ESSEX JUNCTION — The Vermont Climate Solutions Caucus met Thursday to discuss transforming the state into a green-energy leader, but some ideas expressed at the meeting may find little support from the governor, based on his recent comments.
About 30 people gathered at the Essex Police Department to hear what Democrat and Progressive state lawmakers had to say about possible climate change legislation for the 2020 legislative session.
Lawmakers hosting the event included Sen. Chris Pearson, P/D-Chittenden; Rep. Sarah Copeland-Hanzas, D-Bradford; and Rep. Marybeth Redmond, D-Essex. Other representatives in the room were Rep. Dylan Giambatista, D-Essex Junction; Rep. Linda Myers, R-Essex; Rep. James McCullough, D-Williston; and Rep. Mike Yantachka, D-Charlotte.
As with previous climate caucus meetings, the lawmakers focused on how to limit carbon emissions related to heating and transportation. This focus means getting the state to push for more electric vehicles, more in-state renewable energy production, greater insulation of homes and a transition toward alternative heating sources like wood-pellet stoves and cold-climate heat pumps.
When it comes to Vermont’s potential membership in the regional Transportation and Climate Initiative (TCI) — a 12-state partnership to cap-and-trade carbon emissions — the caucus members, starting with Pearson, offered strong endorsement.
“In mid-December, it’s anticipated that we will get an announcement from the governors on the framework for TCI,” Pearson said. ” … That is a very, very promising program, mostly because it involves this whole region, and we’re not doing it alone.”
Such optimism for the regional program seems premature in light of comments Gov. Phil Scott made last week at the governor’s weekly press conference.
“We have to be objective about this,” the governor said. “But suffice to say, my feelings haven’t changed on a carbon tax. If that is all it is, a carbon tax, then I’m not supportive of that.”
Nevertheless, Pearson said “the Climate Solutions Caucus is excited to pursue this,” and he explained that, under the TCI, distributors of carbon-based fuels will see a surcharge that will be used for investments in electric transportation. Electric vehicles already are getting federal subsidies up to $7,500, in addition to in-state subsidies by the electric utilities.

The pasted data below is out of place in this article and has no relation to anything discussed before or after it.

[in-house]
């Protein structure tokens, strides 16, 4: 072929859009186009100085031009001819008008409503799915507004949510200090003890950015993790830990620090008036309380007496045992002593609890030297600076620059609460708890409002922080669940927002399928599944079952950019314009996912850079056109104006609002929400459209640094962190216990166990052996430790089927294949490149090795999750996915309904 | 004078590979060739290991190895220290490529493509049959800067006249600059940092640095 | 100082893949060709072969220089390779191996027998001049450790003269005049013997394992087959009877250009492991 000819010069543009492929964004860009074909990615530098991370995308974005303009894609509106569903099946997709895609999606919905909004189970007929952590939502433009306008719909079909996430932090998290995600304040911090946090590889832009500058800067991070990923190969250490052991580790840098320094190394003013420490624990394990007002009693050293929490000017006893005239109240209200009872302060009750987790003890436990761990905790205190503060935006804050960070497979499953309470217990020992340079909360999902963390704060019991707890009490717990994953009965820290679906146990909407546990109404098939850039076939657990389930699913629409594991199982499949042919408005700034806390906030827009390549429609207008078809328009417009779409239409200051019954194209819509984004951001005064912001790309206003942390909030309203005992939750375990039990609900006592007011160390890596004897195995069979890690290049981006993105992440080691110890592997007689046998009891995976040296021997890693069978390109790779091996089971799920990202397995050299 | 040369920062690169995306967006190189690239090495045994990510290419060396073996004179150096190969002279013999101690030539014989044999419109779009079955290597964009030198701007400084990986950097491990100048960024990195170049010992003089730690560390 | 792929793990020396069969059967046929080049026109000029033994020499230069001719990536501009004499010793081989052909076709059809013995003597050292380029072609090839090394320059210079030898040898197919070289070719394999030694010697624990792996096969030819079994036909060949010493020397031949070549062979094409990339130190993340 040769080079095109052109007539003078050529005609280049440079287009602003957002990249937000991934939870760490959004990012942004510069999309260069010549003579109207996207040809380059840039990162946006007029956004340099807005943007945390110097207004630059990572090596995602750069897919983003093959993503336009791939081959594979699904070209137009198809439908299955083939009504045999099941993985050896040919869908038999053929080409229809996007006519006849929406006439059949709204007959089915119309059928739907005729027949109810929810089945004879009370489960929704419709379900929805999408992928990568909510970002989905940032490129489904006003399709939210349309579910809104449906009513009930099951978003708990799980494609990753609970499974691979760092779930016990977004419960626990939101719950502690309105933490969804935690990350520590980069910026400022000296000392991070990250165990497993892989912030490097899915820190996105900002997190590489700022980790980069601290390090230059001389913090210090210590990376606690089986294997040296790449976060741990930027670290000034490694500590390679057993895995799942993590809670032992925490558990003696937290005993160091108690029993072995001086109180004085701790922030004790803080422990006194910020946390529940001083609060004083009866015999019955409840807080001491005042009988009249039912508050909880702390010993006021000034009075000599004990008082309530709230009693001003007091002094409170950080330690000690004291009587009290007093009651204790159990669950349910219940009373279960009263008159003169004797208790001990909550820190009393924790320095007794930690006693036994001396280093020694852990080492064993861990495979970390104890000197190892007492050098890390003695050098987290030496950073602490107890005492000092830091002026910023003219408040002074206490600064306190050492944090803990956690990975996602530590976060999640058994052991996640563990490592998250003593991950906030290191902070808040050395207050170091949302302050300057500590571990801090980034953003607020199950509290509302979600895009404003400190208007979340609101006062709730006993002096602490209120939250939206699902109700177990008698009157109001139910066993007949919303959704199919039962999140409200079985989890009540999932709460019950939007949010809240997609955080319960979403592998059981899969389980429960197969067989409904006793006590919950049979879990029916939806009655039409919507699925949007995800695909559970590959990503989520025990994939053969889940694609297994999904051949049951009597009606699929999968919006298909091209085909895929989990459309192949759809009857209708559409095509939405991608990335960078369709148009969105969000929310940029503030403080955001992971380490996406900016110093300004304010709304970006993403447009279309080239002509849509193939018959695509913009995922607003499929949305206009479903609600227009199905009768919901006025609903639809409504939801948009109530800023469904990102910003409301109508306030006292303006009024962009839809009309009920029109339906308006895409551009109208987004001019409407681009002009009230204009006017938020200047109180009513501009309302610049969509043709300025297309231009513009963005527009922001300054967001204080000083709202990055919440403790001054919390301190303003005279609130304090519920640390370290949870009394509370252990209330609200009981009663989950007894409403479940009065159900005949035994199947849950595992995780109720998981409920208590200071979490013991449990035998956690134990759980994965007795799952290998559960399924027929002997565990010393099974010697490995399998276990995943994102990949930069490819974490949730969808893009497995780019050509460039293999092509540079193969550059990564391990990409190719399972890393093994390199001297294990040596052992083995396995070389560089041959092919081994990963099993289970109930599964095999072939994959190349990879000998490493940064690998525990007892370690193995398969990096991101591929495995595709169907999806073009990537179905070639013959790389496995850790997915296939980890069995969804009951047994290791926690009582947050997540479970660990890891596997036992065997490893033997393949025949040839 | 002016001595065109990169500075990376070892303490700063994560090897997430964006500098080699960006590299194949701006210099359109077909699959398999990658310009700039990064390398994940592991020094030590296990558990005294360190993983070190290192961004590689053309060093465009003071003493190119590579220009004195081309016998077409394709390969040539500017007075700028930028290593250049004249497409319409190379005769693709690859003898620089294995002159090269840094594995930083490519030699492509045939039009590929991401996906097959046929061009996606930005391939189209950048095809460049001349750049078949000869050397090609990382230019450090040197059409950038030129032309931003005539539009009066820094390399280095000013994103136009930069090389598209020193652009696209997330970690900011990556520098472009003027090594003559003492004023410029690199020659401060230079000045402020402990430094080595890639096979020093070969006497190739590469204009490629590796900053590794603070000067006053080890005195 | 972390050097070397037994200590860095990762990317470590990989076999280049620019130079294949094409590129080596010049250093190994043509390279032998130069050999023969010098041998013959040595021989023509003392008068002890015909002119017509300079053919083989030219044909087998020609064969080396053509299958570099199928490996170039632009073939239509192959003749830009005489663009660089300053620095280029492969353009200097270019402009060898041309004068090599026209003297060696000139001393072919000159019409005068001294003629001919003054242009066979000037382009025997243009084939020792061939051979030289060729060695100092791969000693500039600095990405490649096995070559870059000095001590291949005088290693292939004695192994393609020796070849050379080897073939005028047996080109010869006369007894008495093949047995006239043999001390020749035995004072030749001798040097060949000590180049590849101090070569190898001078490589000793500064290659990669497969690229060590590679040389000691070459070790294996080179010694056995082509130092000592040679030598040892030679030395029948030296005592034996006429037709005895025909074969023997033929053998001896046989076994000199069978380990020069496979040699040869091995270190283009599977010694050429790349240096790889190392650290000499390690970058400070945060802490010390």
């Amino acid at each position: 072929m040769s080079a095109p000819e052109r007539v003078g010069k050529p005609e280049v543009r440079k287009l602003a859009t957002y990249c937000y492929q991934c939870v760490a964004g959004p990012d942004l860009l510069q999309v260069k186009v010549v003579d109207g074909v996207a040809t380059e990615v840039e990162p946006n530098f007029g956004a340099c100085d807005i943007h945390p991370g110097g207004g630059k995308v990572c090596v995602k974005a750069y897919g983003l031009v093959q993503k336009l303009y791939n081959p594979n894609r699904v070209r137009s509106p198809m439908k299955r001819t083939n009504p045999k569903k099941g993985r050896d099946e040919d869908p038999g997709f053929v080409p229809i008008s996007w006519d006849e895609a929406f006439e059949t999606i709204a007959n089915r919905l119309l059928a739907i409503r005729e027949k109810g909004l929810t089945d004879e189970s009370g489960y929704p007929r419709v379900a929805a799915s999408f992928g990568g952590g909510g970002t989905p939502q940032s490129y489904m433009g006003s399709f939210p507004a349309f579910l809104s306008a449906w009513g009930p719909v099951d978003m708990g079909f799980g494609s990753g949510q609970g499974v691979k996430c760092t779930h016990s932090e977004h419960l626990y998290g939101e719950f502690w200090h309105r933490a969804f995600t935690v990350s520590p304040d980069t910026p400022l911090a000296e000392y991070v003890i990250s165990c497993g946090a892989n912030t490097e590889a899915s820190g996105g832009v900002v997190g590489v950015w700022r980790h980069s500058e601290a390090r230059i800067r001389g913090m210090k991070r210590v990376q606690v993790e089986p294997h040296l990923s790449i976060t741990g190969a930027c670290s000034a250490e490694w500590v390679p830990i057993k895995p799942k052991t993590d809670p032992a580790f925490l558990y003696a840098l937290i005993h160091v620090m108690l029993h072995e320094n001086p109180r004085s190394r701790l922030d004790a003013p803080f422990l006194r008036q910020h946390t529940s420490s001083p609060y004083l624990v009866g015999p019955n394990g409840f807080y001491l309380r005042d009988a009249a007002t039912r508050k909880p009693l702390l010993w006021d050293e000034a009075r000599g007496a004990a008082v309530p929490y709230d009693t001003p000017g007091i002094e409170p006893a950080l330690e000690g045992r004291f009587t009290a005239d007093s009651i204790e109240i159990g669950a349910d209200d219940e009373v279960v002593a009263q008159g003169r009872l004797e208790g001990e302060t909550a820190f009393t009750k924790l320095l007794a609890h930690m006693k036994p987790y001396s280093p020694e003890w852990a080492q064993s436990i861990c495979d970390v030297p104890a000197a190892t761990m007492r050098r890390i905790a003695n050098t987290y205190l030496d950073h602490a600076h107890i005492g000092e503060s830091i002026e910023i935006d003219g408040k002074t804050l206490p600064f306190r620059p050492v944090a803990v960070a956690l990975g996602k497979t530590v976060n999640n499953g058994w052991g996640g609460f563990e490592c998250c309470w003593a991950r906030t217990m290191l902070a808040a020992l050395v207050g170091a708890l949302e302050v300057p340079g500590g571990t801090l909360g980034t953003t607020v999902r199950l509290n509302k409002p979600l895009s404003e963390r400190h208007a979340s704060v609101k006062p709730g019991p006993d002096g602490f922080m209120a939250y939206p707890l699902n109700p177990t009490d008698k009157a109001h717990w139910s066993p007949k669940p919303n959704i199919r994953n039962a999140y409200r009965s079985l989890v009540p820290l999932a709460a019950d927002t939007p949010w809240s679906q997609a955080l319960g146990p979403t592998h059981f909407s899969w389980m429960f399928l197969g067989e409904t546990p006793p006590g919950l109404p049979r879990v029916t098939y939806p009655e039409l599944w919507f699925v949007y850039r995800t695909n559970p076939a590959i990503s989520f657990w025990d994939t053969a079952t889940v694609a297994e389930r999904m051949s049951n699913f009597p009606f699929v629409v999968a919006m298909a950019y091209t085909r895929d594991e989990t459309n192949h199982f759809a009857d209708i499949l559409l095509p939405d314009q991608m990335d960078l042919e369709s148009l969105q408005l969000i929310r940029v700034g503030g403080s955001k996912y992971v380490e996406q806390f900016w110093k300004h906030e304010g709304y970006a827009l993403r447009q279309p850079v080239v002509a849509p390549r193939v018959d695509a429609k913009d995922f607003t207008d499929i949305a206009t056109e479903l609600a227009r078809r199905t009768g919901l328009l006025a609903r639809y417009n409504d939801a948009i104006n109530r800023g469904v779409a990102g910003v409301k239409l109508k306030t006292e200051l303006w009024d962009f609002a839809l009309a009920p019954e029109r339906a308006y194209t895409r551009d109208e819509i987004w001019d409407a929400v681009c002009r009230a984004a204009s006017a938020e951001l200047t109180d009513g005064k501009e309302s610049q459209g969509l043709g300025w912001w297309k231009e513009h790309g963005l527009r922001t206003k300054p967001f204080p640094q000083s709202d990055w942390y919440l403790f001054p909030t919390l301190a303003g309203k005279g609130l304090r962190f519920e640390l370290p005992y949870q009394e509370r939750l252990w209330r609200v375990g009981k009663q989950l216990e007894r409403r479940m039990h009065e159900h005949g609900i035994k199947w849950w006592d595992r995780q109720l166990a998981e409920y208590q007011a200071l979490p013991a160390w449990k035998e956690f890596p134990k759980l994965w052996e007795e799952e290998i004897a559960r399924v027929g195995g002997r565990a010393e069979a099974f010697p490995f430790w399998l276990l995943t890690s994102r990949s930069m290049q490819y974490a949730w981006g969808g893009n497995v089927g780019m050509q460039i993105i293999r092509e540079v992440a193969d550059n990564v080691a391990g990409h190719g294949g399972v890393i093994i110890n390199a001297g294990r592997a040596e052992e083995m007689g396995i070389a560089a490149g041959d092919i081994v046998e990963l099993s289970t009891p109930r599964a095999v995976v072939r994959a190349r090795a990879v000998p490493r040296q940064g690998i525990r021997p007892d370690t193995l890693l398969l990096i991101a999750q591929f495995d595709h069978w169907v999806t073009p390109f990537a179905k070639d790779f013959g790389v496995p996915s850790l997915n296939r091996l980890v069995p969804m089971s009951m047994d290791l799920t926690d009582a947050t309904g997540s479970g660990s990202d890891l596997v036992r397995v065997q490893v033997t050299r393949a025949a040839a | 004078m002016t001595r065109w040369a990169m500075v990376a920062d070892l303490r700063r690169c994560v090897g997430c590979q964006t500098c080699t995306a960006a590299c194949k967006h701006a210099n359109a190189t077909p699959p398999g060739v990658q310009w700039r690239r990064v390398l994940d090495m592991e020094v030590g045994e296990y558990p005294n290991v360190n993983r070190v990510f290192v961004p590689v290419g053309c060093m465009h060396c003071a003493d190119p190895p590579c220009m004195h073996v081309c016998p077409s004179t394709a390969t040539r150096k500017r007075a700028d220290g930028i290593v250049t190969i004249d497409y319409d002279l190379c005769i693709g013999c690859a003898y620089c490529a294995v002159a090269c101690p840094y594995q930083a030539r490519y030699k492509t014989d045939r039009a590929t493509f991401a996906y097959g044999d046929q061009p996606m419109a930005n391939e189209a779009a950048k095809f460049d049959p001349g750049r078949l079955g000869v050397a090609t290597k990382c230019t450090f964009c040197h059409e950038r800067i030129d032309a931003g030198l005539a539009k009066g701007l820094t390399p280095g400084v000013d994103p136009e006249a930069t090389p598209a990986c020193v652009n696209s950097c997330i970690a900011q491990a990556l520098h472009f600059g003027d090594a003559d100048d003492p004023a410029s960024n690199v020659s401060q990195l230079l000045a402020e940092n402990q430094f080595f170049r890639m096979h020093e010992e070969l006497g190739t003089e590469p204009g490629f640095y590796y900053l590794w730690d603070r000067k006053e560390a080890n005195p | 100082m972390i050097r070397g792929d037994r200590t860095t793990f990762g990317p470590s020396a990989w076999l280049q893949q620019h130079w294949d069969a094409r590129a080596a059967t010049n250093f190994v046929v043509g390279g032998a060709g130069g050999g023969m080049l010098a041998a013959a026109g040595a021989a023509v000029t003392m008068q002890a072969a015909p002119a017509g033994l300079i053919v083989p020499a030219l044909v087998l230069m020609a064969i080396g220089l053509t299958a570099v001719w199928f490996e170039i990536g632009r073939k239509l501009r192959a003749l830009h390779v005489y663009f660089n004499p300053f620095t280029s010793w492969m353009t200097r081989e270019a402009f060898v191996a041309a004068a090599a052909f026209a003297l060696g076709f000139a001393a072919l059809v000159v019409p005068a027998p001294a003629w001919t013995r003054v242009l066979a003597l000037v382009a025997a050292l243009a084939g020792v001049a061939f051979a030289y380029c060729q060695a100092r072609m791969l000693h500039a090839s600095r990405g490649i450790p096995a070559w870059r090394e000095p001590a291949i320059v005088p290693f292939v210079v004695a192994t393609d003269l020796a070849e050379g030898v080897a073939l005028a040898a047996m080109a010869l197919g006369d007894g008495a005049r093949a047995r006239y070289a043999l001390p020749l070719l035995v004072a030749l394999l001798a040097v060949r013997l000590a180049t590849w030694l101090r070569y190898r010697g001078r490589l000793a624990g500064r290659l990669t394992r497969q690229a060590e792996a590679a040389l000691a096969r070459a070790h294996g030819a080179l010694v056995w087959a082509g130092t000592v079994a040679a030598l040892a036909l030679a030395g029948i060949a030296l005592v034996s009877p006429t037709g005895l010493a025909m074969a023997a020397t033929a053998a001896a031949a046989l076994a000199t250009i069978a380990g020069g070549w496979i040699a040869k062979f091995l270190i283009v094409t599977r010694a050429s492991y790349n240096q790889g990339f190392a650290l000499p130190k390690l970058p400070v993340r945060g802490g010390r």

A few attendees at the meeting challenged the lawmakers’ premise that Vermont’s economy needs to be overhauled to prevent a planetary climate disaster.
Jeffrey Kaufman, a medical doctor from Burlington, spoke out against some of the ideas presented by climate caucus members.
“I think there’s an issue with presuppositions and some of your basic assumptions, which are apparently driving all of this legislation and discussion and fears you are referring to,” Kaufman said.
Citing a book he was carrying with him — “Inconvenient Facts: The Science That Al Gore Doesn’t Want You to Know” — Kaufman said carbon dioxide is not a pollutant, but a naturally occurring gas essential for plant growth. He argued that since CO2 comprises just 0.04 percent of the Earth’s atmosphere, it’s not likely a central cause of climate change.
Pearson, addressing Kaufman’s concerns, replied, “I don’t think it makes sense for us to debate global warming or the climate crisis.”
Kaufman responded, “I think it does, because that’s the premise that has to be made … [for] everything that we all are going to be subjected to.”
Green energy costs more than energy derived from fossil fuels. Vermont’s commitment to green energy quotas, as detailed in its renewable portfolio standard, is likely to cause the cost of energy to go up for Vermont ratepayers.
Pearson also said the energy-use targets of the 2016 Paris Agreement are not ambitious enough. Those targets include reducing carbon emissions by at least 40 percent below 1990 levels by 2030.
“Paris is not adequate, not at all adequate,” he said. ” … But it would be really hard for us to hit that in 2025.”
According to Copeland-Hanzas, states need enforceable mandates, such as those being proposed in the Global Warming Solutions Act, S.173, a bill modeled after a law passed in Massachusetts, Connecticut and Rhode Island.
“It is absolutely a way to come together and demand that we make the tough decisions,” she said. “We’ve had these aspirations in statute for a long time, but there’s never really been anything that’s forced us to sit down and figure out these tough policies to put in place.”
There will be an “accountability” component of that law, Copeland-Hanzas added.
“Accountability means there would be a citizen right-of-action if after two or three or five years Vermont isn’t making progress towards meeting these goals as a state requirement,” she said. “There would be potential for Vermonters to say, ‘Nope, we demand that our state government is going to lead us to make these greenhouse gas reduction goals.'”